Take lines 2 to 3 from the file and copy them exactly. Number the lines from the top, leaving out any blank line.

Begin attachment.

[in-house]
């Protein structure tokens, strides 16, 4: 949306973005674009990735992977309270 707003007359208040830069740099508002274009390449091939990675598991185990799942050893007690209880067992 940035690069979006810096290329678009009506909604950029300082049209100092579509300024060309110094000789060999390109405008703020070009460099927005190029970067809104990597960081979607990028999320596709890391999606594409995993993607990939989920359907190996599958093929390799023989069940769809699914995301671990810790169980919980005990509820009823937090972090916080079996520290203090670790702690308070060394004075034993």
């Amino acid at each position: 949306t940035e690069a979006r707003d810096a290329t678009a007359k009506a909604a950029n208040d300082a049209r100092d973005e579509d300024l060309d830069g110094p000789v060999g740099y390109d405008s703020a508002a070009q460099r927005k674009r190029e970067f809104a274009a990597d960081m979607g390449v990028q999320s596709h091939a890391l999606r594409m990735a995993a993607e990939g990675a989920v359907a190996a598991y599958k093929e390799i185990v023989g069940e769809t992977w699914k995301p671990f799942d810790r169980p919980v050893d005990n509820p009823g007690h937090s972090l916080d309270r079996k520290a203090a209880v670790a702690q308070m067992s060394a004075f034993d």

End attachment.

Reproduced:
């Protein structure tokens, strides 16, 4: 949306973005674009990735992977309270 707003007359208040830069740099508002274009390449091939990675598991185990799942050893007690209880067992 940035690069979006810096290329678009009506909604950029300082049209100092579509300024060309110094000789060999390109405008703020070009460099927005190029970067809104990597960081979607990028999320596709890391999606594409995993993607990939989920359907190996599958093929390799023989069940769809699914995301671990810790169980919980005990509820009823937090972090916080079996520290203090670790702690308070060394004075034993």
């Amino acid at each position: 949306t940035e690069a979006r707003d810096a290329t678009a007359k009506a909604a950029n208040d300082a049209r100092d973005e579509d300024l060309d830069g110094p000789v060999g740099y390109d405008s703020a508002a070009q460099r927005k674009r190029e970067f809104a274009a990597d960081m979607g390449v990028q999320s596709h091939a890391l999606r594409m990735a995993a993607e990939g990675a989920v359907a190996a598991y599958k093929e390799i185990v023989g069940e769809t992977w699914k995301p671990f799942d810790r169980p919980v050893d005990n509820p009823g007690h937090s972090l916080d309270r079996k520290a203090a209880v670790a702690q308070m067992s060394a004075f034993d």